Some Grass Burners Ignore Permit Laws Lack Of Inspectors Lets Farmers Torch Thousands Of Acres Illegally

Some Eastern Washington farmers torch thousands of acres of Kentucky bluegrass each year without bothering to get the permits state law requires.

Farmers are burning illegally in several rural counties, including Adams, Grant, Whitman and Walla Walla, according to state regulators.

“There’s been no enforcement at all in parts of Eastern Washington,” said Pat Maguire of the state Department of Ecology.

As many as 16,000 acres may have been burned annually without permits in recent years in violation of the state Clean Air Act, according to a new estimate. That’s nearly 40 percent of the acreage burned legally each year.

An anti-government mood and a lack of state inspectors - just two between the Cascades and the Idaho border - contribute to the problem.

Illegal burning isn’t prevalent in Spokane County, where for 25 years growers have cooperated and local air quality cops have kept a close eye on the annual burning, which now totals over 26,000 acres.

Grass growers say they must burn their fields after harvest to increase seed production and control weeds and pests.

Ecology officials have long suspected some growers flout the law. So have clean air activists, who are suspicious of large clouds of smoke coming from the Columbia Basin during field burning season in late summer.

But the scope of the problem is only emerging in the wake of Ecology Director Mary Riveland’s March 19 edict to douse field burning statewide over the next three years.

Riveland used her emergency powers to protect public health, based on new information from Spokane doctors that field burning harms their patients.

Her order to cut acres burned by 33 percent this year, the first year of the field burning cuts, was based on 41,000 acres of bluegrass fields permitted for burning statewide during the 1995 season. All farmers will have to cut burning equally.

But that acreage number is inaccurate, say industry officials on a new Ecology task force to implement Riveland’s order.

There actually are about 57,000 acres of bluegrass in production in Washington state, Steve Stilson of Dye Seed Ranch, a seed processor in Pomeroy, Wash., told the group on May 24.

Seed companies keep close tabs on acres in production because that’s the source of their revenue.

The revelation shocked the task force, said Grant Pfeifer, Ecology’s top air quality official in Eastern Washington.

“There was a sense of a real violation of trust,” Pfeifer said.

The new acreage figures show grass growers have not been honest about how much smoke they put into the air, a Spokane activist said.

“This industry has lost its credibility,” said Cherie Rogers, a member of the Spokane City Plan Commission and Save Our Summers, a group that supports a field burning ban.

Whitman County grower Art Schultheis told the task force some farmers refuse to pay their permit fees because they distrust Ecology.

But Dennis Hanson of Dye Seed Ranch said he doubts that feeling is widespread. He blames Ecology for the problem.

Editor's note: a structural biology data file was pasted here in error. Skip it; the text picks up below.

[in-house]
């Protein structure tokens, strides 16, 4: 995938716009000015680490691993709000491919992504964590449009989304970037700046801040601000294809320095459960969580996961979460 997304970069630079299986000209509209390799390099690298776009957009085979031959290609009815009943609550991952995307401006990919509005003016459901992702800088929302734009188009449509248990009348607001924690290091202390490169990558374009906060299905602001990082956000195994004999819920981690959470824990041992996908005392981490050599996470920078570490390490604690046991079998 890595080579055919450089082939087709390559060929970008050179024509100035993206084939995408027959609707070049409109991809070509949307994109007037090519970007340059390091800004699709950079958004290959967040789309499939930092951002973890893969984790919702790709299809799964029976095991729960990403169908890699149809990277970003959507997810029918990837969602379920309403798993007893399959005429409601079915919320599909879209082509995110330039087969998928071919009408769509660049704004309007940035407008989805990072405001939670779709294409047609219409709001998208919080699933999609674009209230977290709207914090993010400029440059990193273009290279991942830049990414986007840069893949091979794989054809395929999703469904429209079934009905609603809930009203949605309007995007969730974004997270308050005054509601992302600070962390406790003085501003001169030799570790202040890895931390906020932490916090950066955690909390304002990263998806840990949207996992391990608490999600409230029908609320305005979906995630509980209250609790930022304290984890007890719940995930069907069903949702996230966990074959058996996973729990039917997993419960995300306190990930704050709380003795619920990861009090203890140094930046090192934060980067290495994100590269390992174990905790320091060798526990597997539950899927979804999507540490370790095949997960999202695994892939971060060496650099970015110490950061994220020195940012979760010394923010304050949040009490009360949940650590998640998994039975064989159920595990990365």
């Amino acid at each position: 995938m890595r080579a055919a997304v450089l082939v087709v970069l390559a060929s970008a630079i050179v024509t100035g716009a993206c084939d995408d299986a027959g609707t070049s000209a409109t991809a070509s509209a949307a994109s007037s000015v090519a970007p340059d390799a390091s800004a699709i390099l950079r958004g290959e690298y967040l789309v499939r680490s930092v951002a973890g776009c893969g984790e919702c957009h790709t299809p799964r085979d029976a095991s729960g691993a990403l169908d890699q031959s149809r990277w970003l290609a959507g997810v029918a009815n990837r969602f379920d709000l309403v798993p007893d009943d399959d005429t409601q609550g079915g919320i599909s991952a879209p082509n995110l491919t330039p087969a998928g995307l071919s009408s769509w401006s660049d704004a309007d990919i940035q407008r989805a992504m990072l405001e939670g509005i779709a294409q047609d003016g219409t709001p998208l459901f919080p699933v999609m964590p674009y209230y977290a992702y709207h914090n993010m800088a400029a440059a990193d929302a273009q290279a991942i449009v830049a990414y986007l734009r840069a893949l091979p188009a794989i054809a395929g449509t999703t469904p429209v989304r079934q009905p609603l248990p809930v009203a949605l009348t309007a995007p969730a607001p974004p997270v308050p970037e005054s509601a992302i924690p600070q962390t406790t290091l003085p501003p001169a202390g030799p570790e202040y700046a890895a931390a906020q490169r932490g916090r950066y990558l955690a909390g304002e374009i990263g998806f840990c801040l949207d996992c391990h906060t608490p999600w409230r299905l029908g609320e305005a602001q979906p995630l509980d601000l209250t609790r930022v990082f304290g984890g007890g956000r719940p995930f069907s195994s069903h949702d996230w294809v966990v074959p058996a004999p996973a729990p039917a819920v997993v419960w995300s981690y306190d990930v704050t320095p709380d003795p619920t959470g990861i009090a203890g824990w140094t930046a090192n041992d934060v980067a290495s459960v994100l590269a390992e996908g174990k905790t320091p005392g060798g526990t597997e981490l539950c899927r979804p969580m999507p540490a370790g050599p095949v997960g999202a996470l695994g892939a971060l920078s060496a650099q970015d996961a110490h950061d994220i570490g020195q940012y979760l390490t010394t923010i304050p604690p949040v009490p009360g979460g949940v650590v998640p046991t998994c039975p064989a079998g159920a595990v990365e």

“There hasn’t been a great effort on the growers’ part to purposely fail to get permits. But there’s a good deal of confusion in the permit system,” Hanson said.

The Intermountain Grass Growers Association has told growers in the Spokane area they need to get permits, Hanson said. But the group’s efforts don’t extend into the Columbia Basin.

“You are going to have some guys who are just going to go against the system,” he said.

Ron Krug of Connell, a Columbia Basin grower who sits on the Ecology committee, declined to comment on any illegal burning in his area.

Despite these problems, Ecology’s offered an olive branch to the farmers who’ve been violating the law.

The agency is allowing the 1996 reductions to be based either on permitted acres burned in 1995, or on acres currently in production.

Spokane clean air groups say it’s not right to reward growers who haven’t played by the rules. They’d like to see unpermitted acres eliminated, forcing the scofflaws out.

“Ecology first said it would base its rule only on permitted acres, and then they changed their mind,” said veterinarian Patricia Hoffman of Save Our Summers, a member of the Ecology task force.

“We could have said if you don’t have a permit, you’re out of luck,” Pfeifer said.

But Riveland’s order is very aggressive and will get the same result, he said.

“If a person burned 600 acres last year, this year they can burn 400. Reducing smoke relative to 1995 levels is our goal,” Pfeifer said.

Permit fees help pay for fire monitoring and for a state research fund to seek alternatives to field burning. Farmers who don’t pay for permits aren’t contributing to the research fund.

Ecology may still fine the worst violators. The Clean Air Act allows fines up to $10,000 a day for each violation.

“We aren’t going to spell out ahead of time what we’re going to do. We try to treat each enforcement situation on a case-by-case basis,” Pfeifer said.

Ecology will do some sleuthing to see where the major violations have occurred.

“Over the next year, we’ll be out in the field for the first time checking to see who’s permitted,” Maguire said.

, DataTimes MEMO: This sidebar appeared with the story: MANY VIOLATORS An estimated 16,000 acres may have been illegally burned every year, nearly 40 percent of the acreage burned legally.

This sidebar appeared with the story: MANY VIOLATORS An estimated 16,000 acres may have been illegally burned every year, nearly 40 percent of the acreage burned legally.

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